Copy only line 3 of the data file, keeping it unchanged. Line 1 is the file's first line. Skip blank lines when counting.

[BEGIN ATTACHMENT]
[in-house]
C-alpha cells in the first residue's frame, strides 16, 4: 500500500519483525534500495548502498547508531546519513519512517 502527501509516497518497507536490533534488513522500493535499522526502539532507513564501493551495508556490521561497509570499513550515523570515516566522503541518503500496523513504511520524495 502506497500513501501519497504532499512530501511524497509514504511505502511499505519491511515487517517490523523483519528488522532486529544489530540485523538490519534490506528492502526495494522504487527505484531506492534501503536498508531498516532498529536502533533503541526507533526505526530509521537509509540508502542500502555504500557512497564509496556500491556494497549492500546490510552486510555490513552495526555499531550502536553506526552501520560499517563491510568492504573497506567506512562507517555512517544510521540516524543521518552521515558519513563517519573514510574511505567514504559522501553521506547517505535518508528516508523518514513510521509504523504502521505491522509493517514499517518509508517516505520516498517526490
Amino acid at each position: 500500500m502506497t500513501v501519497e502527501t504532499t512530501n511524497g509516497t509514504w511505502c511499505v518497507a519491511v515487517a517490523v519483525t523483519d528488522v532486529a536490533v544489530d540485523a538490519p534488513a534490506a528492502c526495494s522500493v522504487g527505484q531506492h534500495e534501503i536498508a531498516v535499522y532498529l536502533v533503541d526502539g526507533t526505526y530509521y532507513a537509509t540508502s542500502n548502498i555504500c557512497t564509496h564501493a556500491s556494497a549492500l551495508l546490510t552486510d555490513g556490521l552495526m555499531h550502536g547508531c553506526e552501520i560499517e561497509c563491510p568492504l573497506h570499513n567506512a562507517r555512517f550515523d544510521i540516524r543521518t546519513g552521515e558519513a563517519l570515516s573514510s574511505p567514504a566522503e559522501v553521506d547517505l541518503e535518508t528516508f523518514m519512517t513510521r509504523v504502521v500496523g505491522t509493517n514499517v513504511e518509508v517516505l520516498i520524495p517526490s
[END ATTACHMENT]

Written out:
Amino acid at each position: 500500500m502506497t500513501v501519497e502527501t504532499t512530501n511524497g509516497t509514504w511505502c511499505v518497507a519491511v515487517a517490523v519483525t523483519d528488522v532486529a536490533v544489530d540485523a538490519p534488513a534490506a528492502c526495494s522500493v522504487g527505484q531506492h534500495e534501503i536498508a531498516v535499522y532498529l536502533v533503541d526502539g526507533t526505526y530509521y532507513a537509509t540508502s542500502n548502498i555504500c557512497t564509496h564501493a556500491s556494497a549492500l551495508l546490510t552486510d555490513g556490521l552495526m555499531h550502536g547508531c553506526e552501520i560499517e561497509c563491510p568492504l573497506h570499513n567506512a562507517r555512517f550515523d544510521i540516524r543521518t546519513g552521515e558519513a563517519l570515516s573514510s574511505p567514504a566522503e559522501v553521506d547517505l541518503e535518508t528516508f523518514m519512517t513510521r509504523v504502521v500496523g505491522t509493517n514499517v513504511e518509508v517516505l520516498i520524495p517526490s